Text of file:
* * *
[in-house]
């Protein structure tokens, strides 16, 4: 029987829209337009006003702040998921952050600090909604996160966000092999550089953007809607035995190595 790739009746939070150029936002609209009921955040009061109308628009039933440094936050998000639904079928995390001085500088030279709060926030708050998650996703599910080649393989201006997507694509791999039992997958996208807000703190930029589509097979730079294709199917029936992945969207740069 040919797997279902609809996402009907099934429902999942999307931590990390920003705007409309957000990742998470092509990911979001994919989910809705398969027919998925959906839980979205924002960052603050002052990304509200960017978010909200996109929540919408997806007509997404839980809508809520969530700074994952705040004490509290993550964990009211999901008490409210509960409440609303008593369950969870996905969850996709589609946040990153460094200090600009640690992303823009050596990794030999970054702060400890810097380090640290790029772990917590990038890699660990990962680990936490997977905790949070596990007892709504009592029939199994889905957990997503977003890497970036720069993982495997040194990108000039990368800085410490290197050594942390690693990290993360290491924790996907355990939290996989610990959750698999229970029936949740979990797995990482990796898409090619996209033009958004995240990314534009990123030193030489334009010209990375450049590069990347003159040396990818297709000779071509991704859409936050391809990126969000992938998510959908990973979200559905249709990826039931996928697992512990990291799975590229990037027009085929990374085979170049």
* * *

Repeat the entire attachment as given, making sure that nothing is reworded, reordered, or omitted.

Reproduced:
[in-house]
């Protein structure tokens, strides 16, 4: 029987829209337009006003702040998921952050600090909604996160966000092999550089953007809607035995190595 790739009746939070150029936002609209009921955040009061109308628009039933440094936050998000639904079928995390001085500088030279709060926030708050998650996703599910080649393989201006997507694509791999039992997958996208807000703190930029589509097979730079294709199917029936992945969207740069 040919797997279902609809996402009907099934429902999942999307931590990390920003705007409309957000990742998470092509990911979001994919989910809705398969027919998925959906839980979205924002960052603050002052990304509200960017978010909200996109929540919408997806007509997404839980809508809520969530700074994952705040004490509290993550964990009211999901008490409210509960409440609303008593369950969870996905969850996709589609946040990153460094200090600009640690992303823009050596990794030999970054702060400890810097380090640290790029772990917590990038890699660990990962680990936490997977905790949070596990007892709504009592029939199994889905957990997503977003890497970036720069993982495997040194990108000039990368800085410490290197050594942390690693990290993360290491924790996907355990939290996989610990959750698999229970029936949740979990797995990482990796898409090619996209033009958004995240990314534009990123030193030489334009010209990375450049590069990347003159040396990818297709000779071509991704859409936050391809990126969000992938998510959908990973979200559905249709990826039931996928697992512990990291799975590229990037027009085929990374085979170049």